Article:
Messori, M. (2011). Can the Eurozone Countries Still Live Together Happily Ever After? Brussels: Centre for European Policy Studies. Micossi, S., Carmassi, J., & Peirce, F. (2011). CEPS Policy Brief: On the Tasks of the European Stability Mechanism. Retrieved from Harvard Law: http://www.law.harvard.edu/programs/about/pifs/symposia/europe/2011-europe/conceptpapers/micossi.pdf Nelson, R. (2010, 4 27). Greece's Debt Crisis: Overview, Policy Responses, and Implications. Washington, DC: Congressional Research Service. Paulo, Sebastian. (2011). Europe and the Global Financial Crisis. Retrieved from Foundation Robert Schuman: http://www.robert-schuman.eu/doc/questions_europe/frs-fichecrisefi-qe200-en.pdf Pisani-Ferry, J. (2010). Eurozone Governance: What Went Wrong and how To Repair It. In R. e. Baldwin, Completing the Eurozone Rescue: What More Needs to be Done. Brussels: Vox EU. Tabellini, G. (2010). Reforming the Stability Pact: Focus on Financial Supervision. Retrieved from VoxEU: http://www.voxeu.org/index.php?q=node/5622 Torcia, A. (2010, 05 07). Reuters. Retrieved from Q+A: Why is the euro zone failing to contain the crisis?: http://www.reuters.com/article/2010/05/07/us-eurozone-crisis-containidUSTRE64652X20100507

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Figure 1: Policy Goals Matrix Goal Impact Category Crisis Prevention Status Quo Poor : While non-crisis coordination is effective, systemic problems and lack of oversight will foment future crises Poor : no formal institutions to provide bailouts of countries in crisis Not Difficult : No necessary official steps, but reformers may argue this is a squandered opportunity Very Good :Unlikely to cause panic or strain markets Average: Does not account for economic diversity, but encourages long-term interconnectedness of member economies Yes Policy Alternatives Eurozone Breakup Mixed : Better ability to prevent internal crises and set own monetary policy, worse at coordination European Stability Mechanism Average : Provides safeguards against panic while minimizing moral hazard concerns. Does not address economic diversity Good: lessens risk of entire EU Good: Provides options to rescue suffering from crises, but increases failing economies through bond risk to individual high-risk nations sales and loans Very Difficult: requires changes to EU Not difficult: Does not require treaty and altering of core documents or treaties Very Poor: expectation of change Good: No risk of immediate fallout; could cause tremendous crisis reduced motivation of creditors Very Poor: likely lowers growth in peripheral members and higher growth in founding members. No Average: Does not account for economic diversity, but encourages long-term interconnectedness of member economies Yes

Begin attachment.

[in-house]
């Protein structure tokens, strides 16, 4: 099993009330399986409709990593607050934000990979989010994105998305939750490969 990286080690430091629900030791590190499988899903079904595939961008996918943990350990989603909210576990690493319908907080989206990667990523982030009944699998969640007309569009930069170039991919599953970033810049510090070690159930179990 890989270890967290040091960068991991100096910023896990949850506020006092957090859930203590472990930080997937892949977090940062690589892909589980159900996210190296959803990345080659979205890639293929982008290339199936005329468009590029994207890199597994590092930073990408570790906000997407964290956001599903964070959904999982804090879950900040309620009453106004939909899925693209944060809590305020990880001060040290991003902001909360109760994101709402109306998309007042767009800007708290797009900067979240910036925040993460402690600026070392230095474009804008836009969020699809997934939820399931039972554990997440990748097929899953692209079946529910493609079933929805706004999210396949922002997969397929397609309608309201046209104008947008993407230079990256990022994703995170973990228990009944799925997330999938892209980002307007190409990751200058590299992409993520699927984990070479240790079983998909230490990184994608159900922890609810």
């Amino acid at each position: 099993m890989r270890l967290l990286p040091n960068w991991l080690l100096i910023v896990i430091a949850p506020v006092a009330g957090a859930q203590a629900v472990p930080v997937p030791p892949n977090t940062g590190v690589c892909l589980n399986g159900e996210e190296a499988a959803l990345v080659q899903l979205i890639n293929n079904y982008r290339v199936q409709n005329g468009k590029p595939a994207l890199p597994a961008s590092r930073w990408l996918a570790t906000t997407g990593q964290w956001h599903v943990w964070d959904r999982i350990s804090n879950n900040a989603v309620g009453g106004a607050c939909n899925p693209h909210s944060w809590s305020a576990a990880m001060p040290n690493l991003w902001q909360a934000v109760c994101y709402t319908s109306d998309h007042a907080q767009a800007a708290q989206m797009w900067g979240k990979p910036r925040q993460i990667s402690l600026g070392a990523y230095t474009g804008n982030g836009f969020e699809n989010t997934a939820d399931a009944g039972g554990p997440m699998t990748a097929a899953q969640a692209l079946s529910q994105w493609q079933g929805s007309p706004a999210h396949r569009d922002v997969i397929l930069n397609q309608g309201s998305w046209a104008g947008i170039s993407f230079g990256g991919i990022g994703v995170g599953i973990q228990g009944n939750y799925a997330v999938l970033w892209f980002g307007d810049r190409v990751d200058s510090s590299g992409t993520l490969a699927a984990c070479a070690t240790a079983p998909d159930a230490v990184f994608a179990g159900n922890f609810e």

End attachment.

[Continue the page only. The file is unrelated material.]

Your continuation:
Stability & Growth Implementation Unity

Crisis Mitigation & Management Political Reform

Economic Shock

Economic Unity

Price Stability